Monday, December 12, 2005

You Can Dance Your Rock and Roll

I love this guy.

Without hyperbole or undue overstatement, it can be safely said that Roy Wood is a mistunderstood genius. Yes. You can argue the merits of The Move or Electric Light Orchestra, the two bands Wood cofounded with Jeff Lynne--I happen to love both. Theirs was a dream of 1950s rock & roll in baroque, the ornate and leafy Corinthian column period. Decadent, yes, but never willing to fully abandon pop for prog, choosing instead to interpret progress as a kind of classical classicism--Beethoven rolling over for Chuck Berry rolling over for Beethoven rolling over for Chuck Berry, ad infinitum.

Ulysses Adrian Wood is a weirdo I can stand behind. The true joy of the man is his endlessly naive ambition, a high romantic belief that rock and roll can somehow leap the heathrows of history and touch the hem of Ludwig and Lord Byron by finding the circuitous route from Memphis to a foggy British pastoral. What's wonderful is he's like a backwoods outsider artist, a visionary willing to sauter on everything from heavy metal to banjo to Rio de Janeiro party rhythms to get where he's going. "You Can Dance Your Rock and Roll," from 1973's Wizzard Brew, is a great example of his overweening sonic pride: he plays every single instrument and overproduces the song so heavily, it nearly implodes under the weight of the multitracks that eventually bleed into one big amorphous rock and roll super-blob. I love it!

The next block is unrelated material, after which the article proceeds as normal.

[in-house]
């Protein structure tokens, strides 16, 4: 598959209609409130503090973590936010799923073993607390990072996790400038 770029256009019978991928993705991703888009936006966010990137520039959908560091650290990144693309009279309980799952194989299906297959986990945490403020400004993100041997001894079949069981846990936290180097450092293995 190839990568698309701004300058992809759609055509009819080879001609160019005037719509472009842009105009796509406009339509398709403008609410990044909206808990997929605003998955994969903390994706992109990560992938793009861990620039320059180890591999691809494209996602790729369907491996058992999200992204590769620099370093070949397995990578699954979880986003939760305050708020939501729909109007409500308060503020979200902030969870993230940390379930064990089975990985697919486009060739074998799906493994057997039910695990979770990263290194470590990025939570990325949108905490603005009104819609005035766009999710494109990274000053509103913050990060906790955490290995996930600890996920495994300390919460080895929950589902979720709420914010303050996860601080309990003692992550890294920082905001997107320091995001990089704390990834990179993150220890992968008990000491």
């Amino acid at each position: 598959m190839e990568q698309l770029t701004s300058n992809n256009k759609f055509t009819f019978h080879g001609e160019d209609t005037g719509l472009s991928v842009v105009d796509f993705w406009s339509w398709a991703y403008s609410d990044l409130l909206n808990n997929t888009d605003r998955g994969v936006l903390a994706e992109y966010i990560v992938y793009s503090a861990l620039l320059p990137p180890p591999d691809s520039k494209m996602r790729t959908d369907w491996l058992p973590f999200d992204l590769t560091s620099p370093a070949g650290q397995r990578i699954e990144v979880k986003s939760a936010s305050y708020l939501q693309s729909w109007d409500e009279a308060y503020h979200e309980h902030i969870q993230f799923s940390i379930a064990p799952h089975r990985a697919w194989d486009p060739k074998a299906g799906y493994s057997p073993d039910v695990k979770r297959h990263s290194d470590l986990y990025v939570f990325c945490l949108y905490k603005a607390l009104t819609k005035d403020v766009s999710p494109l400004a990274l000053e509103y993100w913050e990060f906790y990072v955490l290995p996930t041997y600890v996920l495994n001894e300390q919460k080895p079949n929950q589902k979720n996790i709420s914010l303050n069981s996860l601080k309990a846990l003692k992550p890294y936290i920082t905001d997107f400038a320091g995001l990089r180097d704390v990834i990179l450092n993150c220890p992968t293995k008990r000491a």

But he's tender too. Listen to "Song of Praise," the opener from his finest effort, 1973's Boulders. There's nothing quite like high gospel praise to Jesus than that which is literally sung high--in this case, with backup singers singing in the helium soprano of Alvin & the Chipmunks. Sings Wood and his chipmunks, As long as you believe (I do believe)/You must believe./Capture every word I say.

And I believe Roy believes. And therefore, I believe in Roy.

1 comment:

HDN said...

Fine hommage to the man !

Little error is, that he co-founded with Jeff Lynne The Move.
Lynne actually joined in a later stage of their career and was involved in the last two LPs, before everything morphed into ELO.

Two videos for download at